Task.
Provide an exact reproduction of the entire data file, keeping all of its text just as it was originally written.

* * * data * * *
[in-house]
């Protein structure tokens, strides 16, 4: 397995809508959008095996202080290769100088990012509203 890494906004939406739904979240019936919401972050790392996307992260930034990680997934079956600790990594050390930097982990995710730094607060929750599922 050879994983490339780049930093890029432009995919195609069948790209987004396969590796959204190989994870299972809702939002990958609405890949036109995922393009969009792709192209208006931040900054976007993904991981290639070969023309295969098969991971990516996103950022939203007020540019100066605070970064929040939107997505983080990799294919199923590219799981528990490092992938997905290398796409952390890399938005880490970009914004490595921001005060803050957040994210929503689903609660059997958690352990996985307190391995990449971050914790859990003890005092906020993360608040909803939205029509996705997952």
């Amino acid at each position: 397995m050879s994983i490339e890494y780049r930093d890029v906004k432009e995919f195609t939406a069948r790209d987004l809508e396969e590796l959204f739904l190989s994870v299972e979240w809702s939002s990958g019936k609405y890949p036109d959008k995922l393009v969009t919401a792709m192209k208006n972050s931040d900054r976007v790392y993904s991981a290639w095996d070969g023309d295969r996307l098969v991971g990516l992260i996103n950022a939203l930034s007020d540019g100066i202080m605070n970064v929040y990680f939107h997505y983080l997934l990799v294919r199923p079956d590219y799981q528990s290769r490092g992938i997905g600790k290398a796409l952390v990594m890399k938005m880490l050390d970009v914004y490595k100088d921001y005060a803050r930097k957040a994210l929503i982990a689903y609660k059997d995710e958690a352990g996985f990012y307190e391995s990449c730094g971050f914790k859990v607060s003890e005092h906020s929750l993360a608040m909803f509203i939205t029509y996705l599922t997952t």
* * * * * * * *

[in-house]
């Protein structure tokens, strides 16, 4: 397995809508959008095996202080290769100088990012509203 890494906004939406739904979240019936919401972050790392996307992260930034990680997934079956600790990594050390930097982990995710730094607060929750599922 050879994983490339780049930093890029432009995919195609069948790209987004396969590796959204190989994870299972809702939002990958609405890949036109995922393009969009792709192209208006931040900054976007993904991981290639070969023309295969098969991971990516996103950022939203007020540019100066605070970064929040939107997505983080990799294919199923590219799981528990490092992938997905290398796409952390890399938005880490970009914004490595921001005060803050957040994210929503689903609660059997958690352990996985307190391995990449971050914790859990003890005092906020993360608040909803939205029509996705997952």
């Amino acid at each position: 397995m050879s994983i490339e890494y780049r930093d890029v906004k432009e995919f195609t939406a069948r790209d987004l809508e396969e590796l959204f739904l190989s994870v299972e979240w809702s939002s990958g019936k609405y890949p036109d959008k995922l393009v969009t919401a792709m192209k208006n972050s931040d900054r976007v790392y993904s991981a290639w095996d070969g023309d295969r996307l098969v991971g990516l992260i996103n950022a939203l930034s007020d540019g100066i202080m605070n970064v929040y990680f939107h997505y983080l997934l990799v294919r199923p079956d590219y799981q528990s290769r490092g992938i997905g600790k290398a796409l952390v990594m890399k938005m880490l050390d970009v914004y490595k100088d921001y005060a803050r930097k957040a994210l929503i982990a689903y609660k059997d995710e958690a352990g996985f990012y307190e391995s990449c730094g971050f914790k859990v607060s003890e005092h906020s929750l993360a608040m909803f509203i939205t029509y996705l599922t997952t």